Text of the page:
Cleverer still is the Fiend’s Cauldron, a difficulty slider that allows you to gamble hearts – the game’s currency – on your own performance. Higher intensities offer tougher difficulty and richer rewards – but if you die, you lose hearts and are humiliatingly kicked back to a lower level. The default setting is 2.0 and that’s still not easy, which should give you an idea of what 9.0 is like. But you’ll constantly be tempted to risk nudging that slider upwards, thanks to areas numbered according to the Intensity setting you need to pick to unlock them. The desire to potentially get your hands on a new, more powerful weapon can be overwhelming, cajoling you into attempting a challenge you’re not quite ready for yet. It’s the perfect encouragement to replay a level before moving onto the next chapter, adding extra value to an already substantial campaign. As if to acknowledge that ploughing through the story isn’t necessarily the best choice, the game doesn’t automatically move onto the next chapter when you’ve finished the previous one, instead allowing you to take a breather and play around with the various other distractions in the interim.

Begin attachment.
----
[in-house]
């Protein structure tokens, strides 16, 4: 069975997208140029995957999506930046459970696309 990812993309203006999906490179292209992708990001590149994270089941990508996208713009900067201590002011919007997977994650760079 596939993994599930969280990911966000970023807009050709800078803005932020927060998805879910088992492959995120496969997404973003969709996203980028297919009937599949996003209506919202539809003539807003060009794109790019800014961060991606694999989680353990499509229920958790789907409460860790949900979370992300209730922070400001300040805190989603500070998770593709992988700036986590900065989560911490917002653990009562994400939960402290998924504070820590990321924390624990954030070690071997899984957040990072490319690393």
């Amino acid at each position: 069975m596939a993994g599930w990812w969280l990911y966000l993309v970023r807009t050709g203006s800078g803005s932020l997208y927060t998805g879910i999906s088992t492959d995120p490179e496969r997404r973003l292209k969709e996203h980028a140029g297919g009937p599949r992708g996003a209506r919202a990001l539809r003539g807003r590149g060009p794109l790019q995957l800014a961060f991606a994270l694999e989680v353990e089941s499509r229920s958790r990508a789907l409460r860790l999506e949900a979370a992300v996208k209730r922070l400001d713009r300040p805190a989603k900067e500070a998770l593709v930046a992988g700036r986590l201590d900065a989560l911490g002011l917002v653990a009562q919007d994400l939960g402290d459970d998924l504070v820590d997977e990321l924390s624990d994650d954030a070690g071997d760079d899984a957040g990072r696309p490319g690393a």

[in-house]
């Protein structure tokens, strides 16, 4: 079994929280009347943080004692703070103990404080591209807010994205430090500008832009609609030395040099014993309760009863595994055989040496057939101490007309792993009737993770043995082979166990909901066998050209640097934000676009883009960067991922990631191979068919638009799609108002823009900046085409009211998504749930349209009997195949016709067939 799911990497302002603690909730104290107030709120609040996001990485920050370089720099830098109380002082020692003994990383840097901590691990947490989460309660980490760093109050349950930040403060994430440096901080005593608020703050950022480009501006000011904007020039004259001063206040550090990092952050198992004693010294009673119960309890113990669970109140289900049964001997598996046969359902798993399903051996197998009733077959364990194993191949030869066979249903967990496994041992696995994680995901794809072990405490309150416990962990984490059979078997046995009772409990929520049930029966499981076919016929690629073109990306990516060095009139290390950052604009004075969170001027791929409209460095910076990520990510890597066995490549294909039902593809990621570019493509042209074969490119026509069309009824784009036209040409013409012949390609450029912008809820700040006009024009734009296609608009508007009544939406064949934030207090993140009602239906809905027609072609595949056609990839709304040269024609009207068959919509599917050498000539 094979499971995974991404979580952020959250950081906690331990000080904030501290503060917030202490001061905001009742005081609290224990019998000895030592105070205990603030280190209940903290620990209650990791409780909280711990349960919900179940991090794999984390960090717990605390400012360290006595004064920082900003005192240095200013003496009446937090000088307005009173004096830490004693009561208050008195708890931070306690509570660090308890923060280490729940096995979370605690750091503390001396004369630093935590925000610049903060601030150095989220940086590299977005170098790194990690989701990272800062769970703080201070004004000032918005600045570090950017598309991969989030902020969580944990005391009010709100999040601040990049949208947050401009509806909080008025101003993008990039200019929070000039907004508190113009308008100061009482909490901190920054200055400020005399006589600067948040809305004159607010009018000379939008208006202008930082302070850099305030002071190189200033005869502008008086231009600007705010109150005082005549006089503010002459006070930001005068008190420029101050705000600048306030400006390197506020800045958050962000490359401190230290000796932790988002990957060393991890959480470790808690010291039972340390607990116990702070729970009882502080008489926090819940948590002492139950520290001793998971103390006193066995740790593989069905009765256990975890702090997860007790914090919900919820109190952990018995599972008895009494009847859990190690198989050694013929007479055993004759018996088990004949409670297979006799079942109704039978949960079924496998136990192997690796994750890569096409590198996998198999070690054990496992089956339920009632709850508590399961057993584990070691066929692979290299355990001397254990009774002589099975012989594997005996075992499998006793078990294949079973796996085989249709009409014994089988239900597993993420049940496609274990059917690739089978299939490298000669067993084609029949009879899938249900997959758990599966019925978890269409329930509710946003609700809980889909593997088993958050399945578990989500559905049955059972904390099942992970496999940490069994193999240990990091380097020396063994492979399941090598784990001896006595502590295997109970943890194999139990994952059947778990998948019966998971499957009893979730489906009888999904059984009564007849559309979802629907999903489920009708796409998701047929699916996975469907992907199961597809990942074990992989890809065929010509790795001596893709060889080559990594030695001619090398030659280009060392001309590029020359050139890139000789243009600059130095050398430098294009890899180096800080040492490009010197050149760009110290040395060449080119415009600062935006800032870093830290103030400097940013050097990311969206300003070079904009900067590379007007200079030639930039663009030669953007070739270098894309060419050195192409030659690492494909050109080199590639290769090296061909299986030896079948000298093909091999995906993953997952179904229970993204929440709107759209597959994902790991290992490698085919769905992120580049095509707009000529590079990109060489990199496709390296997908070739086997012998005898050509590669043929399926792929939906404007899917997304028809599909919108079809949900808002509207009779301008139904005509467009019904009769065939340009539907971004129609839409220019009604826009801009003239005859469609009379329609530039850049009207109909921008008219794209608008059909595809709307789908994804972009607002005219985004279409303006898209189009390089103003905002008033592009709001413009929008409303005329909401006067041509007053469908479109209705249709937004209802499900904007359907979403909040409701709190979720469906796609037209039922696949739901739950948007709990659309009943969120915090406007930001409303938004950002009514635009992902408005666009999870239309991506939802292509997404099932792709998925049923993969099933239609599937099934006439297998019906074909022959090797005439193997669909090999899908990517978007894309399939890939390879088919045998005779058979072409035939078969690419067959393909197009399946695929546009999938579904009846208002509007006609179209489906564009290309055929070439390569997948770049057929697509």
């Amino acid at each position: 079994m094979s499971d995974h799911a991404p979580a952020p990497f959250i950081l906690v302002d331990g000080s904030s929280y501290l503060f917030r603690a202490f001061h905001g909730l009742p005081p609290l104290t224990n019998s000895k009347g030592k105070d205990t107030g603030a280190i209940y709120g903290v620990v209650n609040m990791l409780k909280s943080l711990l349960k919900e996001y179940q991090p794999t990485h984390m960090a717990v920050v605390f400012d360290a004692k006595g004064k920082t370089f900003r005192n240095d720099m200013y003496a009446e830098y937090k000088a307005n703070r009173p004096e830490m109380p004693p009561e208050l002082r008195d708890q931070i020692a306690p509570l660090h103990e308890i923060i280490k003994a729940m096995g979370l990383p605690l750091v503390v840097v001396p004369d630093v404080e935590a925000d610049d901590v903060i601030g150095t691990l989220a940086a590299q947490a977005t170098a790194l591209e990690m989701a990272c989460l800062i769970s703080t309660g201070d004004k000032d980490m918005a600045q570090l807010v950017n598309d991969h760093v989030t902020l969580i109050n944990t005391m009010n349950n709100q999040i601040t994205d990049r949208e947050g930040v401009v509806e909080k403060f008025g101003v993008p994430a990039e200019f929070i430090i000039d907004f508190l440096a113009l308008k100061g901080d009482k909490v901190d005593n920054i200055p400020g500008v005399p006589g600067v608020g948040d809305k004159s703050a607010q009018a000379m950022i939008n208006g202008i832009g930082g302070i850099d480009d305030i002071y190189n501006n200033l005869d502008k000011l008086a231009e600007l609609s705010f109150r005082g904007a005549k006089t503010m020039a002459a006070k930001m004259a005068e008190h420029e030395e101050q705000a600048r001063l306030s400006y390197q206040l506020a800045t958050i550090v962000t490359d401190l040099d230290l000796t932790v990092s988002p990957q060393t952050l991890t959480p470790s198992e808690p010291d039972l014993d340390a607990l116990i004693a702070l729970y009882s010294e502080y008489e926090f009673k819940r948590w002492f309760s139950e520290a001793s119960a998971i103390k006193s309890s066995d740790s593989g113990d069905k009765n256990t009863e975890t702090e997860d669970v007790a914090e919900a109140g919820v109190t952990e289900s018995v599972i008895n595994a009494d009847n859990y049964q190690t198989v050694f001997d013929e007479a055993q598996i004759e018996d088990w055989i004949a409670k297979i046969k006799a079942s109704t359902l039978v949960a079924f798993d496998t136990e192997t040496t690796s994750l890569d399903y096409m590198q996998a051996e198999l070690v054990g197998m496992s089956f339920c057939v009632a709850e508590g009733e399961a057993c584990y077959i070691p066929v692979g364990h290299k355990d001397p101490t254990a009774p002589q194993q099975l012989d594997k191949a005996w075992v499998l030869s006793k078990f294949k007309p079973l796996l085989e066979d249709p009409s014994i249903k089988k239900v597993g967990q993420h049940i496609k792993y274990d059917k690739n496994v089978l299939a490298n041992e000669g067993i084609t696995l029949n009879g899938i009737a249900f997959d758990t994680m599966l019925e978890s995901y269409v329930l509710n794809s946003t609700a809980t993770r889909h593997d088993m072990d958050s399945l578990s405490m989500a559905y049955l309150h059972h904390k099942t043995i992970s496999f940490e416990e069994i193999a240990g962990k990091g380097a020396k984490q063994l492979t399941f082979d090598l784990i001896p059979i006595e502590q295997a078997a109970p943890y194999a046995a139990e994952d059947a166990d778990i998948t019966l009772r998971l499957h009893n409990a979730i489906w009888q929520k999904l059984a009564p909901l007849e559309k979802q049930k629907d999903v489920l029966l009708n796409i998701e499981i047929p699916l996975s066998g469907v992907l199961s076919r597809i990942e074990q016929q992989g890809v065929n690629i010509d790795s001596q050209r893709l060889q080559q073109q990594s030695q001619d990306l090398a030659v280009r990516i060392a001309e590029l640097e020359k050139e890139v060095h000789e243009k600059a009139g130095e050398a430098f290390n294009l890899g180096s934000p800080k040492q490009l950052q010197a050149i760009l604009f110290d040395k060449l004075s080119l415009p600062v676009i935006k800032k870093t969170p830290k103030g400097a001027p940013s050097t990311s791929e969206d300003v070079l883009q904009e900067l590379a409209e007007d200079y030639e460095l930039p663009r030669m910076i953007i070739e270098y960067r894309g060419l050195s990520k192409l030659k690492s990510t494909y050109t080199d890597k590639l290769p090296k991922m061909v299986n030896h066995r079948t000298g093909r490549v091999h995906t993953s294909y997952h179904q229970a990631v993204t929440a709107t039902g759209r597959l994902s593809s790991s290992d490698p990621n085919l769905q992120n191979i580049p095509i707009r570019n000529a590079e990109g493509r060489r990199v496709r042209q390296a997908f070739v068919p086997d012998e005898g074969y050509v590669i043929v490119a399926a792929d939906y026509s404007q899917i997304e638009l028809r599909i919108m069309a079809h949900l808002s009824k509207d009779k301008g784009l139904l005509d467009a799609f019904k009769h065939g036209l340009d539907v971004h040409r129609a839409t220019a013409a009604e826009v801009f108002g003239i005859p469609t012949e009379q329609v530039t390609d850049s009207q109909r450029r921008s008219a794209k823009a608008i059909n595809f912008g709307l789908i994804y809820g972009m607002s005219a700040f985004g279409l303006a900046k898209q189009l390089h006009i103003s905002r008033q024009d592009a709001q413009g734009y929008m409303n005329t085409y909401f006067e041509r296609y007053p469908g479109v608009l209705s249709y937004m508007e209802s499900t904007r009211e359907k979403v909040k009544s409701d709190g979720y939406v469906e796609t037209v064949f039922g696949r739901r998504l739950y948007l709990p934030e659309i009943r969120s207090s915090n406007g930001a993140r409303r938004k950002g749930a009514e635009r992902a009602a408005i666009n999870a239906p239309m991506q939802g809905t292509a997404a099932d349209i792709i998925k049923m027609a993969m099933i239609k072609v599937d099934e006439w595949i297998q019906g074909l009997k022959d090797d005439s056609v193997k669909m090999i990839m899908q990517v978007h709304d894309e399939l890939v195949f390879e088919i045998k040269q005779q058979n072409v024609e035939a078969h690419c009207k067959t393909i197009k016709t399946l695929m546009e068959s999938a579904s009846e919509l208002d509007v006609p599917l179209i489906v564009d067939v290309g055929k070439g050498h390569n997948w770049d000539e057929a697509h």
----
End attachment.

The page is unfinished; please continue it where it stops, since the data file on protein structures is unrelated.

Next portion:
And there’s plenty to keep you occupied. Weapon fusing is the most compulsive aside: each has its own unique look, and while two different combinations might produce a similar outcome, the stats and buffs associated with the newly-forged weapon can vary. Some will offer increased speed, others additional attack power, or status effects to stun and poison enemies. Elsewhere you can donate eggs to a magical fountain to produce idols, 3D models of characters, enemies and weapons that you can examine from the menu at your leisure. New powers are slotted into a grid like Tetrominoes, offering a range of abilities that Pit can call upon in battle by tapping touchscreen icons. You can even create multiple ability loadouts to suit the next level you’re attempting.